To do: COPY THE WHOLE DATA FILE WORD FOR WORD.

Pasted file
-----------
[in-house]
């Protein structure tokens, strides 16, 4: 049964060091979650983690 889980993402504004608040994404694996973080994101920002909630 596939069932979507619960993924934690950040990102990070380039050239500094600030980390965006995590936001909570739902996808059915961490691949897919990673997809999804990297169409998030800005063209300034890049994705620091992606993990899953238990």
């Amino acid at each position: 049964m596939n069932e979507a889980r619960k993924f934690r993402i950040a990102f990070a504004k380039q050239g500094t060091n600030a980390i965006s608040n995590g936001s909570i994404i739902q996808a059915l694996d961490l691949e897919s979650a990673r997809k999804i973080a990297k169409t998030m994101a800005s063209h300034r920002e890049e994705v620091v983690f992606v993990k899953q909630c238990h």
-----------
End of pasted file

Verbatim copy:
[in-house]
């Protein structure tokens, strides 16, 4: 049964060091979650983690 889980993402504004608040994404694996973080994101920002909630 596939069932979507619960993924934690950040990102990070380039050239500094600030980390965006995590936001909570739902996808059915961490691949897919990673997809999804990297169409998030800005063209300034890049994705620091992606993990899953238990």
């Amino acid at each position: 049964m596939n069932e979507a889980r619960k993924f934690r993402i950040a990102f990070a504004k380039q050239g500094t060091n600030a980390i965006s608040n995590g936001s909570i994404i739902q996808a059915l694996d961490l691949e897919s979650a990673r997809k999804i973080a990297k169409t998030m994101a800005s063209h300034r920002e890049e994705v620091v983690f992606v993990k899953q909630c238990h």